In 1894 Pitman was knighted by Queen Victoria and he died in 1897 at the age of eighty-four.

Although similar names, but completely different scientific paths, it seems that Pitman’s phonography and the phonograph actually were brought together, for by 1891, when he was nearing eighty, Pitman was unable to travel from Bath to London to give his lectures at the National Phonographic Society meetings. 

The London Daily News reported on 20th October 1891 that the Earl of Albemarle would preside over the meeting and that

The speech of Sir Isaac Pitman, who is unable to attend personally, will be delivered by the phonograph, a special messenger having been dispatched by Colonel Gouraud to Bath for the purpose of recording it.

Two days later the Aberdeen Free Press reported that

The two ingenious inventions for mastering the human voice were brought in contact tonight at the annual meeting of the London District of the Phonographic Society.  Mr Isaac Pitman was unable to be present in the flesh, yet his spoken message was entrusted in Bath yesterday to Edison’s phonograph, and was delivered tonight in London to his disciples.  Before the phonograph delivered Mr Pitman’s speech, Colonel Gouraud explained on its behalf that, in order to be heard in the hall, it was not necessary to speak loudly into the instrument, but that one ought rather to pronounce one’s words clearly and deliberately.  Mr Pitman, knowing that his remarks were to be uttered in a large hall, had attempted to raise his voice in proportion, with the result that his speech came in a somewhat vague and husky manner from the phonograph.  Nevertheless, it could be heard by an attentive listener at the back of the building.  The diplomas of the Phonographic Society were afterwards distributed, and there was an exhibition of typewriting, which is becoming a vast industry for young women in the Metropolis.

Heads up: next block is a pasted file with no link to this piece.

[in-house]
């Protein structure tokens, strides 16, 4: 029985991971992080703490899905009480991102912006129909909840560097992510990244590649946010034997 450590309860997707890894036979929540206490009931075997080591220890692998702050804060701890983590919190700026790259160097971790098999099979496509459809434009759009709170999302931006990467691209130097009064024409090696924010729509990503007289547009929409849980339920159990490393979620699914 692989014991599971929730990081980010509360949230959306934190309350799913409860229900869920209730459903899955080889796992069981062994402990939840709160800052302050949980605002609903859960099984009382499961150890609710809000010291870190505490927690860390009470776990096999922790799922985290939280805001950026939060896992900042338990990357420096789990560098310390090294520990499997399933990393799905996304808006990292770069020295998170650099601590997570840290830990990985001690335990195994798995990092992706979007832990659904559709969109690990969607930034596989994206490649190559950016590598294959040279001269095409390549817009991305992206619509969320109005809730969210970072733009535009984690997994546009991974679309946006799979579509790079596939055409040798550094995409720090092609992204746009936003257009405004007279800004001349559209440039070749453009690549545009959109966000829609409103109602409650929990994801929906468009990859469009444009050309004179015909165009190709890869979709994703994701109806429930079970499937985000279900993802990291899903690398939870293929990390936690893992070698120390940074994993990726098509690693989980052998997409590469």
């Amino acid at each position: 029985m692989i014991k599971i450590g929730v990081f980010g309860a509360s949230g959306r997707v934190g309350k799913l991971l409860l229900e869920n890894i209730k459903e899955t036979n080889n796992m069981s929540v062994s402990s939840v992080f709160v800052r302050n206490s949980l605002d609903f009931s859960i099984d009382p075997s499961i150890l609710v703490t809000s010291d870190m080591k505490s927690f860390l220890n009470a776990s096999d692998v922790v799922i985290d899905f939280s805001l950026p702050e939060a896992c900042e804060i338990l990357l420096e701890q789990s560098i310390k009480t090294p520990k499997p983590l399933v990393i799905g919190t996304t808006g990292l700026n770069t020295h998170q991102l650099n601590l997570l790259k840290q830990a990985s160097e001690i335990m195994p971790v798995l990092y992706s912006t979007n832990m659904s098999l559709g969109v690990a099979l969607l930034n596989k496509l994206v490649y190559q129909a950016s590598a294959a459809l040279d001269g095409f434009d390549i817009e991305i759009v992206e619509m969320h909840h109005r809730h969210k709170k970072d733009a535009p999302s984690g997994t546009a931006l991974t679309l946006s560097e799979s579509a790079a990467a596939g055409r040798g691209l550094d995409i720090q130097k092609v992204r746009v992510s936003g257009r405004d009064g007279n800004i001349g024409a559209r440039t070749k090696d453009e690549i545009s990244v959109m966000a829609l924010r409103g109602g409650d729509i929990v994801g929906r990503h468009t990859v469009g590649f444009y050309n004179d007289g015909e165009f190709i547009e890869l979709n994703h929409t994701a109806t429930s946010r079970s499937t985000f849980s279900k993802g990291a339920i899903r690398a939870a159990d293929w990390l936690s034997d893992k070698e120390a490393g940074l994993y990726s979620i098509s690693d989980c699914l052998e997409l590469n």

However, the correspondent of the Coventry Evening Telegraph disagreed about the quality of the recording and thought that